Friday, May 29, 2009

Back in the Saddle

I've been wallowing in a bit of self pity. I didn't even realize it. Somehow I let other things in my life take precendence and lost sight of what makes me, well, me. Last night my wife took one look at me and told me to go ride.

I never really noticed how much the scooter has become the favorite of the stable. Something about that machine is better than the others. It doesn't have more power than the others. It doesn't have the image of a true motorcycle. Its a conglomeration of things I prefer and things which might not be as favorable as some aspects of a full on motorcycle. I know. I've got a Yamaha Virago, Honda Nighthawk and Harley Sportster to compare it to. Yet its ride is more individualistic than anything the true road machines can provide.

Last night I donned the helmet after reaquainting myself with my Corrazo 5.0 riding jacket. Hein Gericke gauntlets (not the newer line, these have been with me for over twenty years and not a stitch is out of place) pulled up near mid forearm just felt right. Again.

You can change a lot in your life but some things ought never to be lost. Sure, priorities can be rearranged slightly to fit the needs of a period in one's life, but never lose sight of who you are. Never give up that which defines you.

I've heard more than a few friends tell me they've lost who they once were. I can see it in their eyes. I can see it in their wives' eyes. Once you sacrifice some intrinsic piece of yourself for the sake of others, eventually you resent yourself for never returning to who you were before you commited that selfless act for the love or needs of others. Even though it was the right thing to do, eventually times change and times of need pass. Just as a baseball game has two sides taking turns swinging their bats to score, eventually each team has to stand in the outfield and recieve the ball.

Seems like a minor thing, just to ride. But for many of us who blog about riding, its central to our very nature. It changes us in ways our spouses and friends probably see better than we can. It makes us more whole in some way. When Annette looked at me it was with the recognition of a best friend who knows what you need when you begin to drift off your center. You need to ride. Those were her words.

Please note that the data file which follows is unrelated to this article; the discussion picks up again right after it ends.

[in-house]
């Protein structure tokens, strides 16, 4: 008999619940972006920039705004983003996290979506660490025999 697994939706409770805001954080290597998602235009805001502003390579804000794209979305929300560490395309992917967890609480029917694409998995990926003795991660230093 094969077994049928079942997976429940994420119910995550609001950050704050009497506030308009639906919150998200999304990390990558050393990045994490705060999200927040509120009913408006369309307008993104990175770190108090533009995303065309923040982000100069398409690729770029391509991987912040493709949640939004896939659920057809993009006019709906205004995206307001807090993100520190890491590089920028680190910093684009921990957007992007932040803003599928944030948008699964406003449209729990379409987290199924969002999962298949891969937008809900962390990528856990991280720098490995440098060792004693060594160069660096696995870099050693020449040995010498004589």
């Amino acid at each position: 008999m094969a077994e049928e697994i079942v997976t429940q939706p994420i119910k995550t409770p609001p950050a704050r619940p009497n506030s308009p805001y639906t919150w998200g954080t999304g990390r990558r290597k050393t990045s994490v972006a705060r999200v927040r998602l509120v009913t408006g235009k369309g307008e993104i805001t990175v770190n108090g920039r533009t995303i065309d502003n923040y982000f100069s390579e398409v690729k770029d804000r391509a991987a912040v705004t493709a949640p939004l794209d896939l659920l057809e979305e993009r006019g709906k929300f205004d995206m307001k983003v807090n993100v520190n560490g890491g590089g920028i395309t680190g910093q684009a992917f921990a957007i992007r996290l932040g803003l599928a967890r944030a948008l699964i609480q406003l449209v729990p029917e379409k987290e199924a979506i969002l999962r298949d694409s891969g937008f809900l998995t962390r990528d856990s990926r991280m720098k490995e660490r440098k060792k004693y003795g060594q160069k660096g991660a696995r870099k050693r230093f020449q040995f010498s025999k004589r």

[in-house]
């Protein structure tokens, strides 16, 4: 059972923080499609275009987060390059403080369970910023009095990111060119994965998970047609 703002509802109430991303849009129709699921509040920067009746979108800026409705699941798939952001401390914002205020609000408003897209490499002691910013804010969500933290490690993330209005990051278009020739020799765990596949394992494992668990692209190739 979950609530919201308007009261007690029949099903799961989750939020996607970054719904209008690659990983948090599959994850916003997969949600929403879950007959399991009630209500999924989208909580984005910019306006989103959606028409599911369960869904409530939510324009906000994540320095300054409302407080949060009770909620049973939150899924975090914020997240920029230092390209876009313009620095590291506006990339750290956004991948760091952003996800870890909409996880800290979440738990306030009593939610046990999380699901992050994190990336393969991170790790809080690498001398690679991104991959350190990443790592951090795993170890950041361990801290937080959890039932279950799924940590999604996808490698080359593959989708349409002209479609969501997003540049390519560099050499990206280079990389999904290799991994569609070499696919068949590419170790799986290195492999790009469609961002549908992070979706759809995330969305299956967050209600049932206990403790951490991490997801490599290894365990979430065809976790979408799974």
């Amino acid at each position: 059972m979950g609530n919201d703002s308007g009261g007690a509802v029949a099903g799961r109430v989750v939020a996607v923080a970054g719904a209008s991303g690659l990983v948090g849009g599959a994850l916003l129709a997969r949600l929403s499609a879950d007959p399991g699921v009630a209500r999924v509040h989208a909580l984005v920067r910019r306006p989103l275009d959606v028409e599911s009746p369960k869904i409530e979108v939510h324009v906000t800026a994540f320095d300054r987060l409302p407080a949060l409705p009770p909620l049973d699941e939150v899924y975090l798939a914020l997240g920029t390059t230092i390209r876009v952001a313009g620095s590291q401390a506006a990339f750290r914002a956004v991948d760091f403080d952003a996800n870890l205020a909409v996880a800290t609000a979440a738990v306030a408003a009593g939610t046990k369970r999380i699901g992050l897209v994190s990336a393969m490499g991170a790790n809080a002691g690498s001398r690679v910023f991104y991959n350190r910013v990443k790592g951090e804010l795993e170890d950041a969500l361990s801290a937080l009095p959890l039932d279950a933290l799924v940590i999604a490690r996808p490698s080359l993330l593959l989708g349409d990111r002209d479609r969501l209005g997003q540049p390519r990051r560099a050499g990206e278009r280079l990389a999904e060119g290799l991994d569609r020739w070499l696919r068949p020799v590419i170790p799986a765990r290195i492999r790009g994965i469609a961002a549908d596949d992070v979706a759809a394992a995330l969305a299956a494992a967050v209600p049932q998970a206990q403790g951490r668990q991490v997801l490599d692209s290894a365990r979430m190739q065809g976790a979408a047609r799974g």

The busy heat of the day was settling for sumptous cooler air with long shadows across country roads. That little single lunger sounded for all the world like it was happily humming beneath me. Bugs by the hundreds were mashing themselves on my windscreen and donking off my helmet. The effects of swamps and woods made the little swarms targets of evening birds and a few bats. As my high beam lit the roads kamakaze pilots of feather and black fur darted through the light, grazing in the temporarily fertile airfield of artificial day.

It just doesn't get any better than that. Only more available time would make it better. Kind of like a slice of your favorite pie only makes you want to buy yourself another when no one's looking.

For some of us riding is like a slice of pie. A treat. There isn't anything wrong with that. For others though, people like you and me, that treat would be a personal epic journey. A tale of two cities seperated by historic persona. Yet the story itself taking place between them. The cities themselves, mere bookends.

That's what we do. What we live for. Its what being back in the saddle means.


Thursday, May 28, 2009

Spill, Loss of Will

No, not me. My wife has been taking Kythera to work some days. Then it happened. She managed to tip the bike over with her riding over the top. She was fine, but the bike took a mark.

You know how it is when you damage your own things. But forbid it that someone else does it. The world's about to end. Somehow it sticks in your craw. You get over it but you don't, if you know what I mean.

If your father ever took your car one morning, brought it home on a flat so that only about eight inches by an inch or so of rubber was left on the entire rim and then took your other car without saying a word about the whole incident to you, then you understand how I got to where I am.

If your father duplicated the key of your pick up and lent it out to people without your prior knowlege or consent on weekends, you would get an idea of how I feel about ever damn one of my vehicles.

If your father ever took your Super Beetle and never disengaged the parking brake, then complained about how slow a car it was and what the hell was that stink in there, You might gather a sense of how much trust I would have to have in anyone to let that person use my car or bikes.

You know, you'd think I'd have learned with the Duster and that Chevelle... Oh, the VW could have been an honest mistake. But the deal with my F150...

So when the Vespa went over in the hands of someone else, didn't matter who that someone else was, real old resentment boiled to the surface. Like a tar pit churning the stuff it chokes over the centuries. The right situation could bring old bones back to the surface.

Doesn't help that I'm pissed that Karl is no longer for this earth. Guys like him deserve more time with those who they matter to. He's the kind 'made this world a better place.

So the Vespa sits. I can't ride it. Maybe writing this will help me past this bs and I can move on. The Virago has been out though. The Nighthawk is close to finished and the Harley just needs a fresh battery.

Come to think of it Christine has been out quite a bit even for being as busy as I've been. That bike's been with me since 1987. A Virago named Christine.

Screw it. I think I got it out of my system.

Kythera is calling...